Michigan lawmaker prepares bill to ban taxpayer-funded non-disclosure deals
Lansing — Some Michigan officeholders are planning reforms after revelations of dozens of secret severance deals with confidentiality provisions within Michigan government.
House Speaker Jason Wentworth, R-Farwell, said Wednesday his chamber is working on an internal policy to "address the issue." And state Sen. Tom Barrett, R-Charlotte, said he's drafting a bill to generally prohibit separation agreements with non-disclosure clauses that involve taxpayer-funded severances.
"When you’re using taxpayer dollars, you shouldn’t have non-disclosure agreements," Barrett said. "I don’t see what the public interest is in having non-disclosure agreements."
Through open records requests in the last 10 days, Gov. Gretchen Whitmer's administration, the House and Senate have acknowledged more than 30 agreements with departing staff over the last five years involving nearly $1 million. The deals have ranged from an economic development official getting about $3,548 to the former state health director Robert Gordon receiving $155,506 after he abruptly resigned on Jan. 22.
The Detroit News reported Gordon's separation agreement on March 1. Like many of the deals, it included a non-disclosure provision. Under Gordon's deal, he and Whitmer's administration must maintain confidentiality about the circumstances that led to his departure.
Gordon led the Michigan Department of Health and Human Services through the first 10 months of the pandemic. He signed all of the health department's epidemic orders that the Whitmer administration used to fight COVID-19 after the Michigan Supreme Court in October ruled the law the governor used for unilateral emergency orders was an unconstitutional power grab from the Legislature.
Michigan's former unemployment director Steve Gray received $85,872 as part of a settlement deal with the state when he resigned on Nov. 5. Gray's deal required both he and the state "maintain confidentiality" regarding his employment and his departure.
Gray left his job after unemployment surged because of the pandemic and the rush overwhelmed the state's online filing system last year, leaving some residents waiting months for their benefits. A state-commissioned report by Deloitte found in November that the state's attempts to speed unemployment payments — including personnel moves, policy changes and technological shortcuts — likely exposed the system to fraud amounting to "hundreds of millions" of dollars.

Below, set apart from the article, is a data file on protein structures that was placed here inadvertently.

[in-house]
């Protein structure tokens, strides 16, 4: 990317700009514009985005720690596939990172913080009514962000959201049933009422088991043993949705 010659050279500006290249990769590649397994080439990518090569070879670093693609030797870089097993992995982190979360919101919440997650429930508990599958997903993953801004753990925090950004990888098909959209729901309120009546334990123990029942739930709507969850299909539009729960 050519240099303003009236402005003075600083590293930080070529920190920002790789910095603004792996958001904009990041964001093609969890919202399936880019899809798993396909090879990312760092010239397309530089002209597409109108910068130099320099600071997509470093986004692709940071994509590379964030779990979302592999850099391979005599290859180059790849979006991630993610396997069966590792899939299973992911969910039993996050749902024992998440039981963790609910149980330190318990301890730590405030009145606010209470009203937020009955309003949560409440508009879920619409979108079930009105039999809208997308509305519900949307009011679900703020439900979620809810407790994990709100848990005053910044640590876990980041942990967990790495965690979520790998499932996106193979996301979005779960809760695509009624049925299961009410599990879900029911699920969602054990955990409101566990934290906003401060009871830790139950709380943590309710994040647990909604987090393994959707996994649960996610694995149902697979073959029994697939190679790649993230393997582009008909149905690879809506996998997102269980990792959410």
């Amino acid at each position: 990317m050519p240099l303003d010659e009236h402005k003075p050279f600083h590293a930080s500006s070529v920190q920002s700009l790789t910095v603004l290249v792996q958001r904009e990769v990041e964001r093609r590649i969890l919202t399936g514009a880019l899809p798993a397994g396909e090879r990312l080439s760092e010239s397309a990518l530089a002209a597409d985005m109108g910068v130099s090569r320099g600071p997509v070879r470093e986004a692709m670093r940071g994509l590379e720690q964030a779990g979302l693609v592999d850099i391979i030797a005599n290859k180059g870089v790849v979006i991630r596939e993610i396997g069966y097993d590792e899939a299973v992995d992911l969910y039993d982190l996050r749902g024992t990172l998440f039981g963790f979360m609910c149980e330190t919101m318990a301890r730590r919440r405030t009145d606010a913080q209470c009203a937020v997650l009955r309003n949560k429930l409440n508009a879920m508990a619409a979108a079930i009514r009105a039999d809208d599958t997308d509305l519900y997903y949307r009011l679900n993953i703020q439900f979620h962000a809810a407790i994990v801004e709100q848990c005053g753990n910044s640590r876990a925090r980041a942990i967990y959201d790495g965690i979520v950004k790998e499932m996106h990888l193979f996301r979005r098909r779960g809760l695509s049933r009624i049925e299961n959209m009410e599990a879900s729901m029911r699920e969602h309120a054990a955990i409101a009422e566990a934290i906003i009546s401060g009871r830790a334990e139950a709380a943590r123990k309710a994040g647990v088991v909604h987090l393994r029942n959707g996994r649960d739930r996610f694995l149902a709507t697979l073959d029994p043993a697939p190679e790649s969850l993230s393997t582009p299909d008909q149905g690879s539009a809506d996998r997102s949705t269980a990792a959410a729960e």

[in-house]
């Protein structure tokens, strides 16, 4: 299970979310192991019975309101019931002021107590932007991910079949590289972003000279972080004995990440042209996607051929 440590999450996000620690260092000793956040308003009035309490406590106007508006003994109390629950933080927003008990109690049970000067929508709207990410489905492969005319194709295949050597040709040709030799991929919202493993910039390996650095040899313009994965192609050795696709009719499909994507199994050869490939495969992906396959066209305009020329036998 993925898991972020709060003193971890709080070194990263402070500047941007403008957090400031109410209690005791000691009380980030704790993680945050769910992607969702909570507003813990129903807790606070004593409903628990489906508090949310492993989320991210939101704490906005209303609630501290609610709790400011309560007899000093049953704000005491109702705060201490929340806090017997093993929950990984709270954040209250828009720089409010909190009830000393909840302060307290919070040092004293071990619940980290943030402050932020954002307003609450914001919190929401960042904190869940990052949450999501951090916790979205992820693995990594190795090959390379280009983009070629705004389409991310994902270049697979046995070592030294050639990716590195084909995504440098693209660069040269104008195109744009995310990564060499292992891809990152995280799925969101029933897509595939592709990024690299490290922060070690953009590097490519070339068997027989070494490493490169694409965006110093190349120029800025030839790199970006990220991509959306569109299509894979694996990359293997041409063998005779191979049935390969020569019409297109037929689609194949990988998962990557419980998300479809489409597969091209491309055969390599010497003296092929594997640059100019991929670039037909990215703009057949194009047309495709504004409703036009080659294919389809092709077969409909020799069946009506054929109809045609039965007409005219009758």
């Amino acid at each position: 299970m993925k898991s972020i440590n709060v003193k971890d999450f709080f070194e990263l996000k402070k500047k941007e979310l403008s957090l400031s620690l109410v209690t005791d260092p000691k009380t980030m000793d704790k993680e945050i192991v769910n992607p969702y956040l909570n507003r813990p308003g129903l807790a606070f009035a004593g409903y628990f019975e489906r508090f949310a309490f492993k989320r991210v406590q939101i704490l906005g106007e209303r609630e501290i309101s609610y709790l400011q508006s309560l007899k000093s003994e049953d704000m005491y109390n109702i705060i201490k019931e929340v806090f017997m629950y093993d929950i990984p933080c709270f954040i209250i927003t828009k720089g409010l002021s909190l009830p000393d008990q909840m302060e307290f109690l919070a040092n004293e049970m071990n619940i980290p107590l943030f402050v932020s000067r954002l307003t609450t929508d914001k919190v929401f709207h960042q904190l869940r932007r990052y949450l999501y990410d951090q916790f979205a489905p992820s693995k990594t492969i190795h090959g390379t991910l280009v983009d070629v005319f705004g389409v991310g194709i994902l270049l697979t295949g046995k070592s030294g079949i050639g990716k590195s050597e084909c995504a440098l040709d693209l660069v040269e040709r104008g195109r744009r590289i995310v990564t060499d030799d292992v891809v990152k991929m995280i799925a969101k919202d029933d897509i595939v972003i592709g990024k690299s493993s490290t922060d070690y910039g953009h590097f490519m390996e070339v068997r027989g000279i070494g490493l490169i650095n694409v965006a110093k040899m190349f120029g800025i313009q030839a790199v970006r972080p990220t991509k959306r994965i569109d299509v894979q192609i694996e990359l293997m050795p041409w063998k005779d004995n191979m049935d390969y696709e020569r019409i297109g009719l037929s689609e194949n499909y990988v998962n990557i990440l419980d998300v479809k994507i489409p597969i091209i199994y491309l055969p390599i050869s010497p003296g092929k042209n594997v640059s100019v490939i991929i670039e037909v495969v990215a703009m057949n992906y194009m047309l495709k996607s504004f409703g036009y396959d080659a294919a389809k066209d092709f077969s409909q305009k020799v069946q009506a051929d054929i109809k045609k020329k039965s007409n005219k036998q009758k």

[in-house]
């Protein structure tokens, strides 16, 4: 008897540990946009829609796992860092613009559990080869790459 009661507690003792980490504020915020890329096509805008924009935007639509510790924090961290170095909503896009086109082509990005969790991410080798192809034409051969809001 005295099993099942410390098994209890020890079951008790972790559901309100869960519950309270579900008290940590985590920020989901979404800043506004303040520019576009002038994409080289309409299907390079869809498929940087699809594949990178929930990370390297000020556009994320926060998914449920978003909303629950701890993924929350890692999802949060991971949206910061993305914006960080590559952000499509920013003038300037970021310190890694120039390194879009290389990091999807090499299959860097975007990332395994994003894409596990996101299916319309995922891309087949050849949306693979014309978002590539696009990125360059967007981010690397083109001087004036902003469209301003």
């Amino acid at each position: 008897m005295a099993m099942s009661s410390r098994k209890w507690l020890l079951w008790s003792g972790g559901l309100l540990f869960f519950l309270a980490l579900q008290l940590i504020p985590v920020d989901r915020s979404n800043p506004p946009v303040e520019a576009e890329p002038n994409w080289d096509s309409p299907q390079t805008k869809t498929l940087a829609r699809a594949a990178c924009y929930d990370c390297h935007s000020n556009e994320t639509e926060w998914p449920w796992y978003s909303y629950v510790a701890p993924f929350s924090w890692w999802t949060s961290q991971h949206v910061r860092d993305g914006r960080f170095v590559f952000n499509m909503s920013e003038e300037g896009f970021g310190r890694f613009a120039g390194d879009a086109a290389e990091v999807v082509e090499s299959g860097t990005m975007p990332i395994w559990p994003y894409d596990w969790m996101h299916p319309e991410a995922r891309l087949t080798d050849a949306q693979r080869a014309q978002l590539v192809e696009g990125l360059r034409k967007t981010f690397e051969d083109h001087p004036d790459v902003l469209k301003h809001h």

A few months earlier, Jeff Mason, the departing CEO of the Michigan Economic Development Corp., received $128,500 in severance pay as part of a mutual retirement agreement. His pact included a non-disparagement clause.
The MEDC is quasi-governmental agency, and an agency spokeswoman said the money came from revenue allocated to the organization through tribal gaming compacts.
On Tuesday, after the revelations from agencies that fall under the Democratic governor's authority, the Republican-controlled Michigan Senate disclosed it had reached 20 separation agreements worth $372,614 in the last five years.
The GOP-controlled state House disclosed one agreement over that time worth $25,000. It was a result of a legal dispute, according to the House Business Office. Neither the Senate nor the House released the agreements themselves.
However, one of the Senate agreements reviewed by The Detroit News included a non-disparagement clause that limited the former worker's ability to talk about the individual's employment and a provision that required the deal be kept secret.
Not all severance agreements are bad, Barrett said, but non-disclosure provisions are not good when they involve public dollars.
There's a possibility of a situation involving a legal dispute that could require such a clause, he acknowledged.
"I want to have that debate," Barrett said. "I want to have that discussion."
After a Wednesday morning legislative council meeting, Wentworth, the top Republican in the GOP-controlled House, said his chamber is working on a House policy to address the issue.
"I am not going to get into details," he said.
In a Wednesday statement, Senate Majority Leader Mike Shirkey, R-Clarklake, said when used properly, severance agreements are "entirely appropriate."
"Public and private organizations use them. Republican, Democratic and nonpartisan legislative offices have used them," Shirkey said. "But understandably, people are asking whether Gov. Whitmer used them appropriately when she rewarded cabinet officials whose decisions directly and negatively impacted millions of Michiganders."
Across the aisle, Sen. Jeremy Moss D-Southfield, said disclosed separation agreements show the need for Michigan to expand its open records law to the Legislature and governor's office.
Michigan is one of only two states that wholly exempt the Legislature and governor's executive office from the Freedom of Information Act, meaning they don't have to fulfill public requests for documents they control.
"We are a public space, serving the public," Moss said. "I can't imagine what could possibly go on here that is so secretive that the public doesn't have the right to know."
The House Oversight Committee is expected Thursday to consider legislation to expand the Freedom of Information Act.
Last week, Tricia Foster, Whitmer's chief operating officer, sent an email to state department leaders, saying they will receive guidance in the coming weeks "related to handling separation agreements with state employees going forward."